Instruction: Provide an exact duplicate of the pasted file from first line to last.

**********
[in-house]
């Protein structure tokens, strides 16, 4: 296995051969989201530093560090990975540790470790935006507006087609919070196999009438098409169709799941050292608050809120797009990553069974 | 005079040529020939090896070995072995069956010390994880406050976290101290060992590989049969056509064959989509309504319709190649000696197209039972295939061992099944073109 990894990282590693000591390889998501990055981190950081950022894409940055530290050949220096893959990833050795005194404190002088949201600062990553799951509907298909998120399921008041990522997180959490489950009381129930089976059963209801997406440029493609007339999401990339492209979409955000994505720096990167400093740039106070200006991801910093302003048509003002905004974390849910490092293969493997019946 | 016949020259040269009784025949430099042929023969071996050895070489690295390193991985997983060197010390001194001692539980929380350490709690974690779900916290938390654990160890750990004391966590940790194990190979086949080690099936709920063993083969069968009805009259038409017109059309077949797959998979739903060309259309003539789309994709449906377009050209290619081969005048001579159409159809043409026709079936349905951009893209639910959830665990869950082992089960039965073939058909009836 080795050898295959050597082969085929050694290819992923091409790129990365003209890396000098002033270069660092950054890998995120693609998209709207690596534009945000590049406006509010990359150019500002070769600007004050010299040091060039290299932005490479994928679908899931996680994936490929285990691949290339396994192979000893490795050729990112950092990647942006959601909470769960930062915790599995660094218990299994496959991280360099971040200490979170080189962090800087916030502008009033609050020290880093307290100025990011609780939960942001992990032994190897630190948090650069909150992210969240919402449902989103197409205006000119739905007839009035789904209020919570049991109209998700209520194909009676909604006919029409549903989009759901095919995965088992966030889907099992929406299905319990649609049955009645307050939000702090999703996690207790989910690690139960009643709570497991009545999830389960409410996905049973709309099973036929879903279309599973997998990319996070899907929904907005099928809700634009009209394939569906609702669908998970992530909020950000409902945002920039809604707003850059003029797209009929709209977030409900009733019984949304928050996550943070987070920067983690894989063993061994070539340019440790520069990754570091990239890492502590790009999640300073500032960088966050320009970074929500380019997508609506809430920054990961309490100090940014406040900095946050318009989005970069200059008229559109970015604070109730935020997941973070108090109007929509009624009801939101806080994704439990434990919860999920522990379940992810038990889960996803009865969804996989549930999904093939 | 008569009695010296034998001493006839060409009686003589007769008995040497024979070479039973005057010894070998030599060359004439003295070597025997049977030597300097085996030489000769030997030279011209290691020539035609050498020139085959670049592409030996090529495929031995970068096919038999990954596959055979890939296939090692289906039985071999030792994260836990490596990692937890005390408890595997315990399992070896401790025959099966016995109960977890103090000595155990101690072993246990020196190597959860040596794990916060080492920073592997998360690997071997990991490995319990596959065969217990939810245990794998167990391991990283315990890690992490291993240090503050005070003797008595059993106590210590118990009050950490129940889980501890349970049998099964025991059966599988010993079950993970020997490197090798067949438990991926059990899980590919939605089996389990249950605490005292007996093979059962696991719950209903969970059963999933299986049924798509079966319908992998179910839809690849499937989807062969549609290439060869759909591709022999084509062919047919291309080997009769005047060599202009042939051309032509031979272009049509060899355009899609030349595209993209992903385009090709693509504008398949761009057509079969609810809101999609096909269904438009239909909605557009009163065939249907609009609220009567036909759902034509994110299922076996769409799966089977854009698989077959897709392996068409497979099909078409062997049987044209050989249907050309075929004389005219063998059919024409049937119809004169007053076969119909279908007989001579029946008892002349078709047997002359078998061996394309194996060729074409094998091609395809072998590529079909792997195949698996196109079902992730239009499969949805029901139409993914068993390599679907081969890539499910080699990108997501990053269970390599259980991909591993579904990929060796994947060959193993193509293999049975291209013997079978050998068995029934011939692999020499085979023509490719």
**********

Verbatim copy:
[in-house]
């Protein structure tokens, strides 16, 4: 296995051969989201530093560090990975540790470790935006507006087609919070196999009438098409169709799941050292608050809120797009990553069974 | 005079040529020939090896070995072995069956010390994880406050976290101290060992590989049969056509064959989509309504319709190649000696197209039972295939061992099944073109 990894990282590693000591390889998501990055981190950081950022894409940055530290050949220096893959990833050795005194404190002088949201600062990553799951509907298909998120399921008041990522997180959490489950009381129930089976059963209801997406440029493609007339999401990339492209979409955000994505720096990167400093740039106070200006991801910093302003048509003002905004974390849910490092293969493997019946 | 016949020259040269009784025949430099042929023969071996050895070489690295390193991985997983060197010390001194001692539980929380350490709690974690779900916290938390654990160890750990004391966590940790194990190979086949080690099936709920063993083969069968009805009259038409017109059309077949797959998979739903060309259309003539789309994709449906377009050209290619081969005048001579159409159809043409026709079936349905951009893209639910959830665990869950082992089960039965073939058909009836 080795050898295959050597082969085929050694290819992923091409790129990365003209890396000098002033270069660092950054890998995120693609998209709207690596534009945000590049406006509010990359150019500002070769600007004050010299040091060039290299932005490479994928679908899931996680994936490929285990691949290339396994192979000893490795050729990112950092990647942006959601909470769960930062915790599995660094218990299994496959991280360099971040200490979170080189962090800087916030502008009033609050020290880093307290100025990011609780939960942001992990032994190897630190948090650069909150992210969240919402449902989103197409205006000119739905007839009035789904209020919570049991109209998700209520194909009676909604006919029409549903989009759901095919995965088992966030889907099992929406299905319990649609049955009645307050939000702090999703996690207790989910690690139960009643709570497991009545999830389960409410996905049973709309099973036929879903279309599973997998990319996070899907929904907005099928809700634009009209394939569906609702669908998970992530909020950000409902945002920039809604707003850059003029797209009929709209977030409900009733019984949304928050996550943070987070920067983690894989063993061994070539340019440790520069990754570091990239890492502590790009999640300073500032960088966050320009970074929500380019997508609506809430920054990961309490100090940014406040900095946050318009989005970069200059008229559109970015604070109730935020997941973070108090109007929509009624009801939101806080994704439990434990919860999920522990379940992810038990889960996803009865969804996989549930999904093939 | 008569009695010296034998001493006839060409009686003589007769008995040497024979070479039973005057010894070998030599060359004439003295070597025997049977030597300097085996030489000769030997030279011209290691020539035609050498020139085959670049592409030996090529495929031995970068096919038999990954596959055979890939296939090692289906039985071999030792994260836990490596990692937890005390408890595997315990399992070896401790025959099966016995109960977890103090000595155990101690072993246990020196190597959860040596794990916060080492920073592997998360690997071997990991490995319990596959065969217990939810245990794998167990391991990283315990890690992490291993240090503050005070003797008595059993106590210590118990009050950490129940889980501890349970049998099964025991059966599988010993079950993970020997490197090798067949438990991926059990899980590919939605089996389990249950605490005292007996093979059962696991719950209903969970059963999933299986049924798509079966319908992998179910839809690849499937989807062969549609290439060869759909591709022999084509062919047919291309080997009769005047060599202009042939051309032509031979272009049509060899355009899609030349595209993209992903385009090709693509504008398949761009057509079969609810809101999609096909269904438009239909909605557009009163065939249907609009609220009567036909759902034509994110299922076996769409799966089977854009698989077959897709392996068409497979099909078409062997049987044209050989249907050309075929004389005219063998059919024409049937119809004169007053076969119909279908007989001579029946008892002349078709047997002359078998061996394309194996060729074409094998091609395809072998590529079909792997195949698996196109079902992730239009499969949805029901139409993914068993390599679907081969890539499910080699990108997501990053269970390599259980991909591993579904990929060796994947060959193993193509293999049975291209013997079978050998068995029934011939692999020499085979023509490719």